During the offseason, I happened to be looking over the Major League Baseball transaction log when I came across a rather nondescript signing.
It simply said, “The Arizona Diamondbacks sign outfielder Wily Mo Pena to a minor league contract with an invitation to Spring Training.”
Pena was once identified as a no-miss prospect with an unlimited ceiling. He was to be a superstar in the game. After signing with the New York Mets, Pena was traded to the New York Yankees, where he started his professional career. A year later, he was traded to Cincinnati and made his Major League debut on September 10, 2002, becoming the youngest member of the National League.
Pena has always been known as a power hitter. Teammates have commented about his power as he launches tape-measure home runs during batting practice and games.
So when the Diamondbacks signed Pena to provide them with outfield depth at Triple-A Reno, I was very excited to finally be able to see for myself the power that Pena possesses.
During workouts at Salt River Fields at Talking Stick, there was no doubt which player was Pena even before you could see his uniform number. Pena stands 6’3” and weighs 270 pounds. From my vantage point, those numbers may be conservative.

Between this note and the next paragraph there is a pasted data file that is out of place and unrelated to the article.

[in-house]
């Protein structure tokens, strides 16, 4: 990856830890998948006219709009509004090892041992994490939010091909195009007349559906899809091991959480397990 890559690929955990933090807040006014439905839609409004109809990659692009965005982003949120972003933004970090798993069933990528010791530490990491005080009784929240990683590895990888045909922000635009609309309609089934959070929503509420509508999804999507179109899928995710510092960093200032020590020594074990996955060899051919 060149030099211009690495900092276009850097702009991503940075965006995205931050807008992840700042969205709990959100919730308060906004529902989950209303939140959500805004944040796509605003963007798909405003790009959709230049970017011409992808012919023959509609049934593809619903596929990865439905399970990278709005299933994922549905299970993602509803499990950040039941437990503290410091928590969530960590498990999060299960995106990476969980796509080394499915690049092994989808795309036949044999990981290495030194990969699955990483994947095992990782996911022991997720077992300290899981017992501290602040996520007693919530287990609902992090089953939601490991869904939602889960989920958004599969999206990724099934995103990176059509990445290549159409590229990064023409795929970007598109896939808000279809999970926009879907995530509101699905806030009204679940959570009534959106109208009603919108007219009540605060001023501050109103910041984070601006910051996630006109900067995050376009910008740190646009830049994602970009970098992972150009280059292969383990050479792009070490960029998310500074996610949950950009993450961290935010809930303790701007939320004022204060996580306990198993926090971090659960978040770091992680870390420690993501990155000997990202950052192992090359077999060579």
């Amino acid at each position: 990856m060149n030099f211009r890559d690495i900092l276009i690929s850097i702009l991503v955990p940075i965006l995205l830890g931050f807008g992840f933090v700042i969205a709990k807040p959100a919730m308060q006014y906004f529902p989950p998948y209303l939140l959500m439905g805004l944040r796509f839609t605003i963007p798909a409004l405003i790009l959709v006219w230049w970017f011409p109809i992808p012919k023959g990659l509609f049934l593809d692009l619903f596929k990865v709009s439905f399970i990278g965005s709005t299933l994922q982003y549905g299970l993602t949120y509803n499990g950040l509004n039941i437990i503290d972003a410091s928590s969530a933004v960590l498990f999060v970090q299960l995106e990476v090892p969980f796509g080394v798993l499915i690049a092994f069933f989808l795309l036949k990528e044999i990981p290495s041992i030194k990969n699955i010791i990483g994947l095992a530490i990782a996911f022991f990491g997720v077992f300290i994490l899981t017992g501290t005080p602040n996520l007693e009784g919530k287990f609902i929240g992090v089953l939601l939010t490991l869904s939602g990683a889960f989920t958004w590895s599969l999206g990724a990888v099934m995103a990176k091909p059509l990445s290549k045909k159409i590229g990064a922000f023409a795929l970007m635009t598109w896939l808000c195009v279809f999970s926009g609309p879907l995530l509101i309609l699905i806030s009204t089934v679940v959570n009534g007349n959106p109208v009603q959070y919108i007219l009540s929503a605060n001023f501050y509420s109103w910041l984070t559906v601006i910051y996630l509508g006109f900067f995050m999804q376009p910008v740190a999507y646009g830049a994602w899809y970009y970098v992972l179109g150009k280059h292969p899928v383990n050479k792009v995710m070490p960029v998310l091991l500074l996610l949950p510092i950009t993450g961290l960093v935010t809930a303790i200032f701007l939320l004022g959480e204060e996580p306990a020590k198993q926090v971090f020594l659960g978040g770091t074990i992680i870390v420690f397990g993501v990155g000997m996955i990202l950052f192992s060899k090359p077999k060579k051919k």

As Pena stepped into the right batter’s box, he waved the bat slightly and waited for the pitch. His swing looked fluid and a bit nonchalant, but there was no mistaking the sound the bat made when it connected with the ball. It sounded like a gunshot and the ball jumped off his bat.
Pena took a total of 10 swings in his turn in the batters box. Of those 10 swings, nine of them were home runs. It was not just the fans in attendance who were amazed. Players and coaches also stopped their drills to turn and watch Pena hit.
I remember when the Diamondbacks first began play and Mark McGwire came to then Bank One Ballpark. During batting practice, he hit a ball that went out one of the panels adjacent to the JumboTron in center field. It was the hardest ball I had ever seen hit.
Watching Pena swing at Salt River Fields, he made that hit by McGwire look like a lazy fly ball.
The chances of Pena making the Diamondbacks out of Spring Training seem slim, but if he does happen to make the roster, I, for one, plan on writing to the Commissioner’s office pleading with him to let Wily Mo Pena compete in the Home Run Derby during All-Star week.
I haven’t seen that kind of power since I toured the nuclear power plant, and Pena isn’t radioactive.